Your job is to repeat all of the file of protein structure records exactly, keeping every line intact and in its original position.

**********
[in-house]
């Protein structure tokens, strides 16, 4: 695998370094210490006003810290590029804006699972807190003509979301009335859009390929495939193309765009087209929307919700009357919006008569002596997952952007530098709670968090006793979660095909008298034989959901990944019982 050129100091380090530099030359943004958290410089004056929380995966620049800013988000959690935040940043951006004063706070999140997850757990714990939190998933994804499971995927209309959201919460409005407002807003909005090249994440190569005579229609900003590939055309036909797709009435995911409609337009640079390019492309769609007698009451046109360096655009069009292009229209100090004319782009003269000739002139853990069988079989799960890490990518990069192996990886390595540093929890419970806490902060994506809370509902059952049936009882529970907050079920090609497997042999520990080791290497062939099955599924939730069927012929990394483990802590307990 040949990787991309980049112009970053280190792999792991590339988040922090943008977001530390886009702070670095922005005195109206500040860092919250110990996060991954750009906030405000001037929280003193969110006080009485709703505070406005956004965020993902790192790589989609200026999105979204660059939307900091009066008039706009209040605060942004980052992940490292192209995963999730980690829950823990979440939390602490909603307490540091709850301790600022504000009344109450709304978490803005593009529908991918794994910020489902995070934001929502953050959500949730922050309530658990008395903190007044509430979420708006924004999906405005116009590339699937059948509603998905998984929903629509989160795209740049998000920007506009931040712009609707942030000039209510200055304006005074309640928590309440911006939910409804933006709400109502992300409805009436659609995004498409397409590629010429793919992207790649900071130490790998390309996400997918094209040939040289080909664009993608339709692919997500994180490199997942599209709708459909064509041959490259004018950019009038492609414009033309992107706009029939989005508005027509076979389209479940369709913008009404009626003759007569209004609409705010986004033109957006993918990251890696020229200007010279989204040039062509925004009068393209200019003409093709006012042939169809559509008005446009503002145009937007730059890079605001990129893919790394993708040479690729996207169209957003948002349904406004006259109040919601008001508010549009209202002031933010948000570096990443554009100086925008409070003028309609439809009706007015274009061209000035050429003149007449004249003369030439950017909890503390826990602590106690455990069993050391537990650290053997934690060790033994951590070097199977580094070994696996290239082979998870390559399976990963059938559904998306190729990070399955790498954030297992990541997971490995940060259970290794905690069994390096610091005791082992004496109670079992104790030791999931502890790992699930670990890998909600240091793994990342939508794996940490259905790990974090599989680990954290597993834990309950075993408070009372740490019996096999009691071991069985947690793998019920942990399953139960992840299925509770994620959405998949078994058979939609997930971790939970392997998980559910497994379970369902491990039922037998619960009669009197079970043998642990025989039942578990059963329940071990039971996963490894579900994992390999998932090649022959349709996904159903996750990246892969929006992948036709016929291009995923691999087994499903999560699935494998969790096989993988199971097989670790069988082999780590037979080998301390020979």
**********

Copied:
[in-house]
């Protein structure tokens, strides 16, 4: 695998370094210490006003810290590029804006699972807190003509979301009335859009390929495939193309765009087209929307919700009357919006008569002596997952952007530098709670968090006793979660095909008298034989959901990944019982 050129100091380090530099030359943004958290410089004056929380995966620049800013988000959690935040940043951006004063706070999140997850757990714990939190998933994804499971995927209309959201919460409005407002807003909005090249994440190569005579229609900003590939055309036909797709009435995911409609337009640079390019492309769609007698009451046109360096655009069009292009229209100090004319782009003269000739002139853990069988079989799960890490990518990069192996990886390595540093929890419970806490902060994506809370509902059952049936009882529970907050079920090609497997042999520990080791290497062939099955599924939730069927012929990394483990802590307990 040949990787991309980049112009970053280190792999792991590339988040922090943008977001530390886009702070670095922005005195109206500040860092919250110990996060991954750009906030405000001037929280003193969110006080009485709703505070406005956004965020993902790192790589989609200026999105979204660059939307900091009066008039706009209040605060942004980052992940490292192209995963999730980690829950823990979440939390602490909603307490540091709850301790600022504000009344109450709304978490803005593009529908991918794994910020489902995070934001929502953050959500949730922050309530658990008395903190007044509430979420708006924004999906405005116009590339699937059948509603998905998984929903629509989160795209740049998000920007506009931040712009609707942030000039209510200055304006005074309640928590309440911006939910409804933006709400109502992300409805009436659609995004498409397409590629010429793919992207790649900071130490790998390309996400997918094209040939040289080909664009993608339709692919997500994180490199997942599209709708459909064509041959490259004018950019009038492609414009033309992107706009029939989005508005027509076979389209479940369709913008009404009626003759007569209004609409705010986004033109957006993918990251890696020229200007010279989204040039062509925004009068393209200019003409093709006012042939169809559509008005446009503002145009937007730059890079605001990129893919790394993708040479690729996207169209957003948002349904406004006259109040919601008001508010549009209202002031933010948000570096990443554009100086925008409070003028309609439809009706007015274009061209000035050429003149007449004249003369030439950017909890503390826990602590106690455990069993050391537990650290053997934690060790033994951590070097199977580094070994696996290239082979998870390559399976990963059938559904998306190729990070399955790498954030297992990541997971490995940060259970290794905690069994390096610091005791082992004496109670079992104790030791999931502890790992699930670990890998909600240091793994990342939508794996940490259905790990974090599989680990954290597993834990309950075993408070009372740490019996096999009691071991069985947690793998019920942990399953139960992840299925509770994620959405998949078994058979939609997930971790939970392997998980559910497994379970369902491990039922037998619960009669009197079970043998642990025989039942578990059963329940071990039971996963490894579900994992390999998932090649022959349709996904159903996750990246892969929006992948036709016929291009995923691999087994499903999560699935494998969790096989993988199971097989670790069988082999780590037979080998301390020979």